Homer Hubbell Hine (1776-1856) (The County’s First Lawyer)
Part I

Mr. Hine was born in New Milford, Connecticut, on July 25, 1776. He entered Yale College and graduated in 1797. Among his class-mates were Henry Baldwin, judge of the U.S. Supreme Court and Rev. Dr. Lyman Beecher, father of Harriet Beecher Stowe. Mr. Hine studied law in Litchfield, Conn., and was admitted to the bar in 1801. At the age of 25 he packed his clothes in his saddlebags and headed west for the territory called New Connecticut. Passing through Pittsburgh, he arrived in Canfield, Ohio, in June, 1801. Here he immediately set up his office and became the first lawyer in the Western Reserve.
The Western Reserve contained about seven hundred inhabitants (not counting the Indians) when Homer Hine arrived. Courts of law were held under trees or in crude log cabins. The members of the bar followed the circuit on horseback over roads that were merely underbrush and marked by blazed trees. They forded rivers and streams and were frequently chased by a bear or wolf. Their food often consisted of wild game from the forest. You might say being a lawyer back then was a real challenge.
Many years later Mr. Hine reminisced about his early life in the Western Reserve. He wrote:
At first it was the general custom for the settlers to spend the Sabbath in hunting or to come together for drinking frolic. Even those who had left New England as professors of religion seemed so far carried away by the influence of example as to conclude that the Sabbath was not binding in the wilderness. Missionaries arrived and immediately began forming churches in the principal settlements and persuading the people to assemble on the Sabbath and perform public worship by singing, prayer, and reading printed sermons. This, together with occasional visits from the missionaries, soon produced a radical change in the inhabitants for good, both in a religious and moral point of view.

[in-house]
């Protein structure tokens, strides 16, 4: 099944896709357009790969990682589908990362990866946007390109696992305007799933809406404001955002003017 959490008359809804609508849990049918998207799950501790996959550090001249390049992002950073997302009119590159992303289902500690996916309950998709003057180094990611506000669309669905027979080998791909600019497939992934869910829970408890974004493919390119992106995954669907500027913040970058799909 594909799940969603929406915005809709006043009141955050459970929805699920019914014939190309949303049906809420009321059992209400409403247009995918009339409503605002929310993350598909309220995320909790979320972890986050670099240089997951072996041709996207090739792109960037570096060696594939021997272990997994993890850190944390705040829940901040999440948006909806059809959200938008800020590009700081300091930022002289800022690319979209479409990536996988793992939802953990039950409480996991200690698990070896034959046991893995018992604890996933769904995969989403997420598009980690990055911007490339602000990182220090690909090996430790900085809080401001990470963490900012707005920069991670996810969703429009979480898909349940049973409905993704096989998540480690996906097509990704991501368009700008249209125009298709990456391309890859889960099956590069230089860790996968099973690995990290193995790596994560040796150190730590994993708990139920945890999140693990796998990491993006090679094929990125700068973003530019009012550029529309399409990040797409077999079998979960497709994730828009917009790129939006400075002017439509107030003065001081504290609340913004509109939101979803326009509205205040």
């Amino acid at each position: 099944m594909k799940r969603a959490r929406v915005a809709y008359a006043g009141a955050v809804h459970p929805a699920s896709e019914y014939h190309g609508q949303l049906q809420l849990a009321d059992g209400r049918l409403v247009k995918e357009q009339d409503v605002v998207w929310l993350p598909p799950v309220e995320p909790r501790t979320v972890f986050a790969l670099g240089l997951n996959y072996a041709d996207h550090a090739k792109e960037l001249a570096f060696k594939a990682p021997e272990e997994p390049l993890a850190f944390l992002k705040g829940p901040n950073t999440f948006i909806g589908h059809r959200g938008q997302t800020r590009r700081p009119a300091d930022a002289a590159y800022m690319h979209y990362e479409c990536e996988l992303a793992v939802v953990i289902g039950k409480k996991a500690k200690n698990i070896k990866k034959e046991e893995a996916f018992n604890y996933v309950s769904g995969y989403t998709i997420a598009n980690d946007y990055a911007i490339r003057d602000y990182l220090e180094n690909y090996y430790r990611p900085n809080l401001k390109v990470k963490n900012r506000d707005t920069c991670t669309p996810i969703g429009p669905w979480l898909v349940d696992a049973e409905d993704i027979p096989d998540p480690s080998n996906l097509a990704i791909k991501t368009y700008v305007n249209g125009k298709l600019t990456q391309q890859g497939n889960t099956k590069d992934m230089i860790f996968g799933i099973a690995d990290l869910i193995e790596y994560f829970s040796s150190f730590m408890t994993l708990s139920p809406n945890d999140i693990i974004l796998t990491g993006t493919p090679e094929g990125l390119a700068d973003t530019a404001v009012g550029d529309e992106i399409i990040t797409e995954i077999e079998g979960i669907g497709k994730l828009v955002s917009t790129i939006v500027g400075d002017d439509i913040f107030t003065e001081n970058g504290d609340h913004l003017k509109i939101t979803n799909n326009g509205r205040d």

Mr. Hine’s career as a lawyer included being elected four times to the office of Representatives in the Ohio Legislature. He also held the office of non-resident tax collector for five years, until the office was abolished in 1812. When the War of 1812 began, Mr. Hine joined a local militia company and served under Colonel William Rayen.
Mr. Hine was not naturally fond of litigation and, where it was practicable, advised his clients to settle, compromise, or arbitrate. This trait of character, which many of the legal profession might regard as a weakness, was frequently of service to him when trying cases. Many jurymen and justices of peace, when cases were on trial before them, gave more than ordinary weight to his arguments and summing up of evidence from having faith in his disposition to be just and fair in the settlement and preventing of suits at law, believing that he would be fair in his statements on the trial.
In 1806 Mr. Hine moved to Youngstown, where he continued to reside until his death in 1856. He retired at the age of sixty after a successful career and devoted the next 20 years to his family and church.

Homer H. Hine (1776-1856)
( The Family Man )
Part II